• Grade IV (occlusion). Heparin therapy should be initiated unless contraindicated. Patients who do not suffer a catastrophic stroke may do well with followup antithrombotic therapy. Endovascular treatment does not appear to be helpful.
  • Grade V (transection with extravasation). This lesion is frequently fatal, and the bleeding must be addressed using the best available technique. For lesions that are surgically accessible, the patient should undergo the appropriate vascular procedure. Inaccessible injuries should undergo angiographic treatment and may require embolization to control bleeding without regard for the possibility of stroke.

References:

  1. Scott WW, Sharp S, Figueroa SA, et al. Clinical and radiographic outcomes following traumatic Grade 1 and 2 carotid artery injuries: a 10-year ret-rospective analysis from a Level I trauma center. J Neurosurg 122:1196, 2015.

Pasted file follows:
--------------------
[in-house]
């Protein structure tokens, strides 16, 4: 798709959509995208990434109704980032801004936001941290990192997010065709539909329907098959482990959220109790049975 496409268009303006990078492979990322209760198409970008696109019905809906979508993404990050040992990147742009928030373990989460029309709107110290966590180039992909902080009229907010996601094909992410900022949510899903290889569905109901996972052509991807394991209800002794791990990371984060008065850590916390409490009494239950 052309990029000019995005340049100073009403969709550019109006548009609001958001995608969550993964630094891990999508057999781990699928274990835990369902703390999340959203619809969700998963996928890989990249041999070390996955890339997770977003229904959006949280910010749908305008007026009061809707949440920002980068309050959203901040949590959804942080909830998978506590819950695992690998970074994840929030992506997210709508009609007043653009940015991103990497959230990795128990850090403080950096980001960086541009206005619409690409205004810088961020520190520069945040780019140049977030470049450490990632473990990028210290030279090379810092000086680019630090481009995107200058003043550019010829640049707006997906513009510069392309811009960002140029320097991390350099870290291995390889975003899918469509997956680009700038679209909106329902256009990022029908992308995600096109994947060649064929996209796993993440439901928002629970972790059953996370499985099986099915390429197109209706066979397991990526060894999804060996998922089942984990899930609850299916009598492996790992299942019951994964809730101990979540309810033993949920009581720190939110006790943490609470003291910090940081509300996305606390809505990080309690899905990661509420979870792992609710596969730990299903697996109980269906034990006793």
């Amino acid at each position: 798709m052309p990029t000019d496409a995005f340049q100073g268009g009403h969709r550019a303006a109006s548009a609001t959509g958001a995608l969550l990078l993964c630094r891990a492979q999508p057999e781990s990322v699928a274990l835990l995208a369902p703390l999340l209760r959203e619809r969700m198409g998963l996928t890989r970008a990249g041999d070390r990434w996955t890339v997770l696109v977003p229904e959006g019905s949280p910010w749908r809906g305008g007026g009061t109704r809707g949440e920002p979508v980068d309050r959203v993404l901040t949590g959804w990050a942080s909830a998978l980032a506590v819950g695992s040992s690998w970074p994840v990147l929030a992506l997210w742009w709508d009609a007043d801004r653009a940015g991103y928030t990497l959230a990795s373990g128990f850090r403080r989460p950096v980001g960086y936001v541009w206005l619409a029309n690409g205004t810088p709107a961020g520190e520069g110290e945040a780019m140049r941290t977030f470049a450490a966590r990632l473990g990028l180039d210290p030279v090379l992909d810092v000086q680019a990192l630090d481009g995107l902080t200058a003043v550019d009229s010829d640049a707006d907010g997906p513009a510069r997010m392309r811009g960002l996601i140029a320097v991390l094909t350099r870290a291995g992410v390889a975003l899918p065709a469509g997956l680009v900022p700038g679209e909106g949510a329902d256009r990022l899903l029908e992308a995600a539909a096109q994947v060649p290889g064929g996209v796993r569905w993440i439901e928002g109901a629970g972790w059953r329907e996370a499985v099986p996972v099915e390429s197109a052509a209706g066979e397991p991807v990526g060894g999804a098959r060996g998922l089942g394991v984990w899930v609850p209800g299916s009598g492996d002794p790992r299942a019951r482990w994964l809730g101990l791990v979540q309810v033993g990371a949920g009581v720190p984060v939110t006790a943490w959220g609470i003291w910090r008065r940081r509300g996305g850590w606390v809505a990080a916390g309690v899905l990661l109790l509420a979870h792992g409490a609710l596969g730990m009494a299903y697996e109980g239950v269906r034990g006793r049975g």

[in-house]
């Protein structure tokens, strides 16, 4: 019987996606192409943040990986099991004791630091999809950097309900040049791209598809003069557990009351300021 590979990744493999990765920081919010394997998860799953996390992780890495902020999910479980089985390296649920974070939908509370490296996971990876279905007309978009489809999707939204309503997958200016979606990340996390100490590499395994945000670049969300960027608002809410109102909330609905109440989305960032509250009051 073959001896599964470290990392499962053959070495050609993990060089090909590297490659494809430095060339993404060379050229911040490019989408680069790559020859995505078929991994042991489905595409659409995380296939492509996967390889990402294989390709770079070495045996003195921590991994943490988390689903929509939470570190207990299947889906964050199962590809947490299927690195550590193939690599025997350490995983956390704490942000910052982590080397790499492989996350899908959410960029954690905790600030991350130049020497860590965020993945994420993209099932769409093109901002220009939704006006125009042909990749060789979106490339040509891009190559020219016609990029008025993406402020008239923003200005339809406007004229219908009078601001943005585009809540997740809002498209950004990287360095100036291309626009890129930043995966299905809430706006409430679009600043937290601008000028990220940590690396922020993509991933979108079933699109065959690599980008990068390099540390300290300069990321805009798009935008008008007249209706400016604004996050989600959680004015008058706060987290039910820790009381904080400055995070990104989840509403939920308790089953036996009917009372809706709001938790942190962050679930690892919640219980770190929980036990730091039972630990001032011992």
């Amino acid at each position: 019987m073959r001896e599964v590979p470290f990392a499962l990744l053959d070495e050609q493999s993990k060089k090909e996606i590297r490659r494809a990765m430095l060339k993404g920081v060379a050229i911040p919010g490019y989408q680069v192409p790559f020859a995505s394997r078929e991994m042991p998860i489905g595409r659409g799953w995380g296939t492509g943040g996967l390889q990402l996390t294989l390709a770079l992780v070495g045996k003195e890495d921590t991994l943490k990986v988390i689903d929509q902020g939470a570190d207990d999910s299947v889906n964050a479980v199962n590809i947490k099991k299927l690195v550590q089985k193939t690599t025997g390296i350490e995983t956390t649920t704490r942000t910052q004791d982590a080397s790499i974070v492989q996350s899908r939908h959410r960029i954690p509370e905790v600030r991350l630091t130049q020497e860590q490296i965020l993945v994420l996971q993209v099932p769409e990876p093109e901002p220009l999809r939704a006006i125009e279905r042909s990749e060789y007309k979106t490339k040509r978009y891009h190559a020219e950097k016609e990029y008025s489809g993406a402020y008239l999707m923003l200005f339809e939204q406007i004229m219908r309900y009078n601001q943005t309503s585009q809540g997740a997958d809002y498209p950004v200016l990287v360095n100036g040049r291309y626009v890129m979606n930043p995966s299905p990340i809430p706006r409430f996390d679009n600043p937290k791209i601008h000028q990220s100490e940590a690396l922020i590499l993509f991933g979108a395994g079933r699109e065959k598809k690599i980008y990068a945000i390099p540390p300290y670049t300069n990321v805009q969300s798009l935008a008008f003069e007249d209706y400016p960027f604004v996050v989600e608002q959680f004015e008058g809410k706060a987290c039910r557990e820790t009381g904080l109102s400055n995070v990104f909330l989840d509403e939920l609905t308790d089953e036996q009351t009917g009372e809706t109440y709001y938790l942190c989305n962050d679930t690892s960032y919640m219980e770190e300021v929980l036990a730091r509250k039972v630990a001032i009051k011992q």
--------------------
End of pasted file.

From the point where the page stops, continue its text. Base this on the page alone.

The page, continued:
2. Scott WW, Sharp S, Figueroa SA, et al. Clinical and radiographic outcomes following traumatic Grade 3 and 4 carotid artery injuries: a 10-year ret-rospective analysis from a Level 1 trauma center. J Neurosurg 122:610, 2015.
  3. Scott WW, Sharp S, Figueroa SA, et al. Clinical and radiological outcomes following traumatic Grade 1 and 2 vertebral artery injuries: a 10-year retrospective analysis from a Level 1 trauma cen-ter. J Neurosurg 121:450, 2015.
  4. Scott WW, Sharp S, Figueroa SA, et al. Clinical and radiological outcomes following traumatic Grade 3 and 4 vertebral artery injuries: a 10-year retrospective analysis from a Level I trauma center. The Parkland Carotid and Vertebral Artery Injury Survey. J Neurosurg 122:1202, 2015.
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How To Grade BCVI